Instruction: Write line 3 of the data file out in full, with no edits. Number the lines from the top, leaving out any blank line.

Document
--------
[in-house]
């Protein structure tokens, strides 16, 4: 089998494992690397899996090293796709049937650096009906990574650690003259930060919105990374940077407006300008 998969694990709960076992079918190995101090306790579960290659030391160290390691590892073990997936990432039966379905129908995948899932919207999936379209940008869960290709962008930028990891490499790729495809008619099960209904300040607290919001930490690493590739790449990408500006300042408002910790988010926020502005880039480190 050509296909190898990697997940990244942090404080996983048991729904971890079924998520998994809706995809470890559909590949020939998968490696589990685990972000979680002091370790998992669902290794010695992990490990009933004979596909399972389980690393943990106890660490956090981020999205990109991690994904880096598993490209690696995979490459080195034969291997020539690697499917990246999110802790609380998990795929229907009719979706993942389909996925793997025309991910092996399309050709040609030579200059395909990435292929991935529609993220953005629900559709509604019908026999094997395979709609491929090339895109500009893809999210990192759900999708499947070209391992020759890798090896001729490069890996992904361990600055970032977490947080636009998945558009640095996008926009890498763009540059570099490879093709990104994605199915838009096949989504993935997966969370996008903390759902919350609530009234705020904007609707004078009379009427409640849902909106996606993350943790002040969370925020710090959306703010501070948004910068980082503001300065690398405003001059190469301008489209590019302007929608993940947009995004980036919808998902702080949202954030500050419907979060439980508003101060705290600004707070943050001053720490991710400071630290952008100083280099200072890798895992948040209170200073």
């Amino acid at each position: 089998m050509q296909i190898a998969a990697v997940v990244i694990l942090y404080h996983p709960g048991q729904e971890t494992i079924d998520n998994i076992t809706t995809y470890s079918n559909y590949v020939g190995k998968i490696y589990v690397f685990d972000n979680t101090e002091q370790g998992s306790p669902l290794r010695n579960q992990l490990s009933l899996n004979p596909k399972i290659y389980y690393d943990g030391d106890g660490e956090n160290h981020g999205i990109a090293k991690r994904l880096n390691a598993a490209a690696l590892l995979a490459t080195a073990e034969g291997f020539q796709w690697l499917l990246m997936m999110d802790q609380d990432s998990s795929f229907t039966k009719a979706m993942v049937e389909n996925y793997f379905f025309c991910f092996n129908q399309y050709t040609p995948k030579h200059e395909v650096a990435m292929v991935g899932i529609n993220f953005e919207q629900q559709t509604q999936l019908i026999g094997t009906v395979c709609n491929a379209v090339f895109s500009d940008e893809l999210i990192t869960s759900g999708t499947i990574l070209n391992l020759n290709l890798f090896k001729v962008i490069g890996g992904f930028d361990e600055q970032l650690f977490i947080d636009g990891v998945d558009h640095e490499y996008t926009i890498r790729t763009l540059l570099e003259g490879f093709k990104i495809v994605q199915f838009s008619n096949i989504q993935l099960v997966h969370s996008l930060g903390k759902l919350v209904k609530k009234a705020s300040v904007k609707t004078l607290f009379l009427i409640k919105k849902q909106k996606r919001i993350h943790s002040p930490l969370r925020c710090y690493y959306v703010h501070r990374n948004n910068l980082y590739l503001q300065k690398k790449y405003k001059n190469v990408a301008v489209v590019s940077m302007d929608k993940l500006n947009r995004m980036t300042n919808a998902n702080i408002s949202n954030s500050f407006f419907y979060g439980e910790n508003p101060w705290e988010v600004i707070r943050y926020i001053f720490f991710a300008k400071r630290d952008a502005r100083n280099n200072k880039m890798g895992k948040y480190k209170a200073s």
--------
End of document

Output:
């Amino acid at each position: 089998m050509q296909i190898a998969a990697v997940v990244i694990l942090y404080h996983p709960g048991q729904e971890t494992i079924d998520n998994i076992t809706t995809y470890s079918n559909y590949v020939g190995k998968i490696y589990v690397f685990d972000n979680t101090e002091q370790g998992s306790p669902l290794r010695n579960q992990l490990s009933l899996n004979p596909k399972i290659y389980y690393d943990g030391d106890g660490e956090n160290h981020g999205i990109a090293k991690r994904l880096n390691a598993a490209a690696l590892l995979a490459t080195a073990e034969g291997f020539q796709w690697l499917l990246m997936m999110d802790q609380d990432s998990s795929f229907t039966k009719a979706m993942v049937e389909n996925y793997f379905f025309c991910f092996n129908q399309y050709t040609p995948k030579h200059e395909v650096a990435m292929v991935g899932i529609n993220f953005e919207q629900q559709t509604q999936l019908i026999g094997t009906v395979c709609n491929a379209v090339f895109s500009d940008e893809l999210i990192t869960s759900g999708t499947i990574l070209n391992l020759n290709l890798f090896k001729v962008i490069g890996g992904f930028d361990e600055q970032l650690f977490i947080d636009g990891v998945d558009h640095e490499y996008t926009i890498r790729t763009l540059l570099e003259g490879f093709k990104i495809v994605q199915f838009s008619n096949i989504q993935l099960v997966h969370s996008l930060g903390k759902l919350v209904k609530k009234a705020s300040v904007k609707t004078l607290f009379l009427i409640k919105k849902q909106k996606r919001i993350h943790s002040p930490l969370r925020c710090y690493y959306v703010h501070r990374n948004n910068l980082y590739l503001q300065k690398k790449y405003k001059n190469v990408a301008v489209v590019s940077m302007d929608k993940l500006n947009r995004m980036t300042n919808a998902n702080i408002s949202n954030s500050f407006f419907y979060g439980e910790n508003p101060w705290e988010v600004i707070r943050y926020i001053f720490f991710a300008k400071r630290d952008a502005r100083n280099n200072k880039m890798g895992k948040y480190k209170a200073s």